Recent Examples on the Web: Noun

Many expatriates stayed, and American companies kept buying and selling Saudi oil. Stanley Reed, New York Times, "An Oil Giant Is Taking Big Steps. Saudi Arabia Can’t Afford for It to Slip.," 16 June 2018 European countries also have institutions and policies aimed at their expatriates. Ayca Arkilic, Washington Post, "How Turkey’s outreach to its diaspora is inflaming tensions with Europe," 26 Mar. 2018 In the United Arab Emirates, for example, which has large Western expatriate populations in Dubai and Abu Dhabi, restaurants use curtains to conceal customers who eat during the day. Aya Batrawy, Fox News, "A look at the Muslim fasting month of Ramadan," 17 May 2018 The impetus was to perform a special show a few years ago -- a Fin Fest for Finnish expatriates in the U.S. -- in Arizona. Gary Graff, Billboard, "Tuomo & Markus Share 'Don't Shut Down Your Radio' From Debut Album: Premiere," 12 July 2018 Although local residents are generally welcoming, expatriates and digital nomads tend to stick together. Mike Plunkett, chicagotribune.com, "For digital nomads, work is where the laptop is," 9 July 2018 But the court rejected the mass invalidation of the expatriate and displaced persons vote, and the armed services vote in the country’s Kurdish governorates. Philip Issa, BostonGlobe.com, "Iraqi court endorses manual recount for May election," 22 June 2018 The commission is yet to release the results from the expatriate and armed forces vote. Washington Post, "Iraqis protest in Kirkuk over alleged voting fraud," 16 May 2018 Finicky French expatriates and buyers reacting to Brexit are helping to boost prices in Belgium’s Ixelles municipality, southeast of the center of Brussels. J.s. Marcus, WSJ, "Brussels’ Hip Ixelles District Lures Affluent New Admirers," 28 Mar. 2018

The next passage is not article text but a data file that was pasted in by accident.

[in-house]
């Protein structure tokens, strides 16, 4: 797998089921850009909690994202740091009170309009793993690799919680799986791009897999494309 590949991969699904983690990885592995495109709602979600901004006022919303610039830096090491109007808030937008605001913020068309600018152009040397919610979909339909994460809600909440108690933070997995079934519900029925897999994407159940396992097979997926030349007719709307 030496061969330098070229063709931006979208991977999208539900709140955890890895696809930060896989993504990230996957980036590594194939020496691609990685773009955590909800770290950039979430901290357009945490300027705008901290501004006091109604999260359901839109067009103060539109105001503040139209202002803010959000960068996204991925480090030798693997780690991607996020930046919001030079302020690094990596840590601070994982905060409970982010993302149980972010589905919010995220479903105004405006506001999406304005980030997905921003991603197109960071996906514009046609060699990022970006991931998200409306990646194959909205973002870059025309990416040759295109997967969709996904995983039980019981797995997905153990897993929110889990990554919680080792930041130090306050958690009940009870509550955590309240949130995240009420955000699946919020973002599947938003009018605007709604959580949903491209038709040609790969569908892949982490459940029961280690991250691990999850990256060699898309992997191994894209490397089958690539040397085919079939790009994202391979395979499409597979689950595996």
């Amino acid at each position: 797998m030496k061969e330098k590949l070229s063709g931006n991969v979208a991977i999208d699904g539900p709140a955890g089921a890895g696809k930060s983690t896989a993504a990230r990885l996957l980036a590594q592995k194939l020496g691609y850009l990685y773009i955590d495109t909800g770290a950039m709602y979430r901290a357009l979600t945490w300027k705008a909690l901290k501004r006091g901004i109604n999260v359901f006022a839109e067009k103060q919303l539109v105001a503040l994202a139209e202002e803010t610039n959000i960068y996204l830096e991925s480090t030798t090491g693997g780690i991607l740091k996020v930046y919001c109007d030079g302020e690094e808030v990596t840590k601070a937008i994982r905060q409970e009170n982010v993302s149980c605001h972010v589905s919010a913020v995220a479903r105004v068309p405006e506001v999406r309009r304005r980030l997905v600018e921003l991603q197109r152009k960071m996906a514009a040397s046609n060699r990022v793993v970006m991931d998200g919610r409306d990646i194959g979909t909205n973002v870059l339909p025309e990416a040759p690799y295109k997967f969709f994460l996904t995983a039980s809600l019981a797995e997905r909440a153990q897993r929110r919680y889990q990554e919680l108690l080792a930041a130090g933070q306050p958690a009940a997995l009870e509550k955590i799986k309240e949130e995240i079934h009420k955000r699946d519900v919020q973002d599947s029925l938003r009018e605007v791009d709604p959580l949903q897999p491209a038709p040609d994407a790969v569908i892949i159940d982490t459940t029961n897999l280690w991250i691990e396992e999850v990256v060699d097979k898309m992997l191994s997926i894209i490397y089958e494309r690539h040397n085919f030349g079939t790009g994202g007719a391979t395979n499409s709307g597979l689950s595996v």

These example sentences are selected automatically from various online news sources to reflect current usage of the word 'expatriate.' Views expressed in the examples do not represent the opinion of Merriam-Webster or its editors. Send us feedback.

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First Known Use of expatriate


1768, in the meaning defined at transitive sense 1


1812, in the meaning defined above


1818, in the meaning defined above

History and Etymology for expatriate


Medieval Latin expatriatus, past participle of expatriare to leave one's own country, from Latin ex- + patria native country, from feminine of patrius of a father, from patr-, pater father — more at father

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The first known use of expatriate was in 1768

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More Definitions for expatriate


ex·pa·tri·ate | \ek-ˈspā-trē-ˌāt \
expatriated; expatriating

Legal Definition of expatriate 

transitive verb

: to voluntarily withdraw (oneself) from allegiance to one's native country

intransitive verb

: to renounce allegiance to one's country and abandon one's nationality voluntarily

Other Words from expatriate

expatriate \-trē-ət \ noun
expatriation \ek-ˌspā-trē-ˈā-shən \ noun